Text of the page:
Jul 29, 2009 | 4:35 pm

     
  8. Thumbbook says:

    I have to look that up when I visit Iloilo.Would you know if they are available the whole year round? I find it amusing when I see comments that tell you you’re wrong but cannot support their statement with real data.hehehe..peace!

    Jul 29, 2009 | 5:36 pm

     
  9. Marketman says:

    Thumbbook, I saw the batuan in March or so, and again in July, so while I am not sure if it is available year round, it seems to have a pretty long season…

    Jul 29, 2009 | 5:52 pm

     
  10. chrisb says:

    MM, you just spelled out the most important thing to do when roasting (or just cooking) meat: let it dry first. I see a lot of people who cook their meat dripping wet! Little details make a lot of difference…

    Jul 29, 2009 | 6:01 pm

     
  11. natie says:

    heehee–many years back, we (MM n readers) have established the fact that Batuan belongs to the mangosteen family..i have long memory on MM’s posts. if i’m not at work, i could scroll back and tell you where..

    Jul 29, 2009 | 8:51 pm

     
  12. diday says:

    natie, lol!

    Jul 29, 2009 | 9:18 pm

     
  13. veron says:

    Never heard of batuan but I loooove mangosteen. I so miss it over here. Love roasted chicken…just the thought of that crispy skin is making my mouth water.

    Jul 29, 2009 | 10:51 pm

     
  14. Homebuddy says:

    I think batuan is seasonal. Here in Leyte, I only find them in the market during certain times of the year. MM’s use of batuan for the roasted chicken is novel but I’m quite sure its tasty and delicious because its native chicken.

    Jul 29, 2009 | 11:55 pm

     
  15. Maria Clara says:

    Yes, yes batuan works well in chicken. I have the bottled ones which I believe I am one leg behind from fresh ones but want can I do beggars cannot be choosy. Fresh batuan still the best! I am a new galangal convert and galangal and batuan works together well. Even in tinola used both of them and you will rewarded with a hearty tasty tinola. I stuffed my roasting chicken in with sliced batuan, galangal, green onion, garlic and lemongrass and fill in the skin and meat with the same sliced herbs. It is the best roasted chicken I had which is not even comparable to your native chicken which I have been longing for. I used frozen chicken and who knows how long it has been kept in the ice. The galangal and batuan brought my frozen chicken back to great taste.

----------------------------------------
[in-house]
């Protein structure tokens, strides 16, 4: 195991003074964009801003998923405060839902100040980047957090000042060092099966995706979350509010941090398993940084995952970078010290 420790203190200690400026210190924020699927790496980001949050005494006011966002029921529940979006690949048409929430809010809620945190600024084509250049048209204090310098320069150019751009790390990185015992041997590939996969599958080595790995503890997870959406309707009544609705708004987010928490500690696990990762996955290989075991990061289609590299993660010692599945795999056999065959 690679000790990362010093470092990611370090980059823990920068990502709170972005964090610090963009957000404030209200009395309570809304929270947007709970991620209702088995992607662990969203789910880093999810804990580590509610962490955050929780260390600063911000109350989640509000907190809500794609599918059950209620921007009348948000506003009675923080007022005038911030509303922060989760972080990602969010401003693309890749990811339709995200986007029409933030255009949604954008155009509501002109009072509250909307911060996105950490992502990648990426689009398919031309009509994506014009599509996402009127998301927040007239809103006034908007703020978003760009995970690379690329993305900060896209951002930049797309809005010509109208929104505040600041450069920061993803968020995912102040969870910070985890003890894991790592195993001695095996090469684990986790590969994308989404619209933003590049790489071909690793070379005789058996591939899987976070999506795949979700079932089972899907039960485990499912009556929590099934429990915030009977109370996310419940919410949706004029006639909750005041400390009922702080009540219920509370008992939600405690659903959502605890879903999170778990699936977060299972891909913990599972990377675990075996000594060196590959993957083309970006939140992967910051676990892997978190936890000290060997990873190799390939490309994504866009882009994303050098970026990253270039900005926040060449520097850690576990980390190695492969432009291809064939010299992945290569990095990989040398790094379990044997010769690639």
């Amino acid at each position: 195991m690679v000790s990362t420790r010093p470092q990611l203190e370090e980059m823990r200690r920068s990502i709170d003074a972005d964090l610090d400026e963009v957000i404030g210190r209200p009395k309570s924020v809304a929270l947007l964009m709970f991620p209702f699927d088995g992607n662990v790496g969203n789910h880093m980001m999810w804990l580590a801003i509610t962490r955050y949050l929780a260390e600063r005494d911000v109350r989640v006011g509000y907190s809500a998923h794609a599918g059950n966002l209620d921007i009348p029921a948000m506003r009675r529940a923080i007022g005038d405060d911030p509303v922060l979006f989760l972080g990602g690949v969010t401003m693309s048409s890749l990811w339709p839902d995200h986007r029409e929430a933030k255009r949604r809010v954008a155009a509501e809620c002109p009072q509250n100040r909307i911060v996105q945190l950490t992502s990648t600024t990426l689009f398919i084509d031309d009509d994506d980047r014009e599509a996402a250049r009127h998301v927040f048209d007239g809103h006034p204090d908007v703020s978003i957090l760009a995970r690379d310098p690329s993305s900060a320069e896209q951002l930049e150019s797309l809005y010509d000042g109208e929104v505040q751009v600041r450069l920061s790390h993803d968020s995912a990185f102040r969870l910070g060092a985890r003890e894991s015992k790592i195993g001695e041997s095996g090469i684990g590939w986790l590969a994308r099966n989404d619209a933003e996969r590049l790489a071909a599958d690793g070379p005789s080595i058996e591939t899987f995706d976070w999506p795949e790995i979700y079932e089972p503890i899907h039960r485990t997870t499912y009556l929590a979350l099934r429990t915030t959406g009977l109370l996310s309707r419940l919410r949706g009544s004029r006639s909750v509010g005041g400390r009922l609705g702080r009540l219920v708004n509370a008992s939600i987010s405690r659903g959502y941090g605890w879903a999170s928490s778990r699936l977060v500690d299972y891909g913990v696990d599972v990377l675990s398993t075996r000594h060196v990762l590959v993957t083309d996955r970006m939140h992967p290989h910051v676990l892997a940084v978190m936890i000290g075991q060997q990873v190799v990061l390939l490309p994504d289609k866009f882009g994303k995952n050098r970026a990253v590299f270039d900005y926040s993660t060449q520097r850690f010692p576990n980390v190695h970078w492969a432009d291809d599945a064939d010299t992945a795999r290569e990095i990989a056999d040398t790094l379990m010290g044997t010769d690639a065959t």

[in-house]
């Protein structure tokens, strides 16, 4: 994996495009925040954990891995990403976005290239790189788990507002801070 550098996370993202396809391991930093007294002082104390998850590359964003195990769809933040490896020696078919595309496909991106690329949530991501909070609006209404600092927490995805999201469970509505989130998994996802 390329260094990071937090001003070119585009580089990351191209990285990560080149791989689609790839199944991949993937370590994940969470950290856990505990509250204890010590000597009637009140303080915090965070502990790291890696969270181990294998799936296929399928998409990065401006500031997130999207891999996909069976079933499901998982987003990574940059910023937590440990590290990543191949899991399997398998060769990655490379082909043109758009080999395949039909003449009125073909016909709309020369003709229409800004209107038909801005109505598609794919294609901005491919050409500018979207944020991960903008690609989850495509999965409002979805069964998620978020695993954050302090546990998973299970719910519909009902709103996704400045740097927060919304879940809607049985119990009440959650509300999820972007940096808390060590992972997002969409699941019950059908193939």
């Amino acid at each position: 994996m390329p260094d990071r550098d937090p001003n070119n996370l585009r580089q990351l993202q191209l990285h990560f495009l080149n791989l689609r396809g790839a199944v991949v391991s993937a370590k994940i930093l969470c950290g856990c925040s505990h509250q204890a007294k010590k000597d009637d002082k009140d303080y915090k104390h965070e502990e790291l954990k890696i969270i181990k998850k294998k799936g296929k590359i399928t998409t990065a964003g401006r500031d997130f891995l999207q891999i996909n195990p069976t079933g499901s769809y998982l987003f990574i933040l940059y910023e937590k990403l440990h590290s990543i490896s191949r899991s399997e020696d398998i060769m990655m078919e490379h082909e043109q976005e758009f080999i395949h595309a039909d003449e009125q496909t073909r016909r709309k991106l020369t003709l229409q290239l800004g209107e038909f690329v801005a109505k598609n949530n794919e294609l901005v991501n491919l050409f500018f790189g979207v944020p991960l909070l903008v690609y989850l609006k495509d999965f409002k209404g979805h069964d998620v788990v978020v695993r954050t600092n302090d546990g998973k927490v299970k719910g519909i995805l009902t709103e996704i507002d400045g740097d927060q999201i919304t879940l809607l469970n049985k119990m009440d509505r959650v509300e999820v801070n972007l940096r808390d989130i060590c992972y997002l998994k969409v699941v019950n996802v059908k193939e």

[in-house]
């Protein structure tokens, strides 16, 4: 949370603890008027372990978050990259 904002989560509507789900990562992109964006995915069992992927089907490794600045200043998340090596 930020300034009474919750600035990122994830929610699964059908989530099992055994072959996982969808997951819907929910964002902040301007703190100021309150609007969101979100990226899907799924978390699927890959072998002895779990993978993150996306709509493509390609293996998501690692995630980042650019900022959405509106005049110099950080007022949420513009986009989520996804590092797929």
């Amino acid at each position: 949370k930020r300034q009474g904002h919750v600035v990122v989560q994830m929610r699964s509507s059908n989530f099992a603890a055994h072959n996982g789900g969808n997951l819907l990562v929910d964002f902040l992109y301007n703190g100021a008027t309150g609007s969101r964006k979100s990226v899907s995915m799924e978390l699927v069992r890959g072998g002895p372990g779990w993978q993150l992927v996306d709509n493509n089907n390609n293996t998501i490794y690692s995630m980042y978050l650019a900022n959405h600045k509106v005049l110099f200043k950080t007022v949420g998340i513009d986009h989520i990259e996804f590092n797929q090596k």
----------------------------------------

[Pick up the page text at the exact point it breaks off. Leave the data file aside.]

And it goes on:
Jul 30, 2009 | 1:28 am

     
  16. GJ says:

    Although I have lived with good cooks all my life and have not had much problems with food on the table, walking through the veggie section of Libertad market last Sunday with you, MF, PL and AJ was a whole new experience. I did wonder what you and MF would do to all those purchases. Reading on what you did with the batuan has satisfied part of my curiosity. Thanks for the lessons, MM.

    Jul 30, 2009 | 8:34 am

     
  17. millet says:

    i’ve never seen baby batuans like that. interesting.

    Jul 30, 2009 | 9:59 am

     
  18. Da_Vid says:

    I was in Negros a couple of years ago and my cousin introduced this to me. t was really very good. She placed it in KBL. I still remember that dish.

    Jul 30, 2009 | 11:26 am

     
  19. dragon says:

    When I roast my chicken, I pretty much do the same as Artisan C (sans salt bed). And my roast really comes out very good. As roast chicken is cheap here, I rarely do that now. But the best roast chicken I’ve tried was/were the ones sold on the roadside of the French territory we lived at for a year…tasty, moist, not fatty.

    Jul 30, 2009 | 2:06 pm

     
  20. Fred says:

    thanks for the info and the tasty chicken pic.
    LOL @ the almost-kinda-semi fishpan post there MM. Cheers!

    Jul 30, 2009 | 3:40 pm

     
  21. k. ramos says:

    I guess the Teen’s blowdryer now has 3 uses: for her hair, for crispier chicken skin, and for bedbug extermination. :D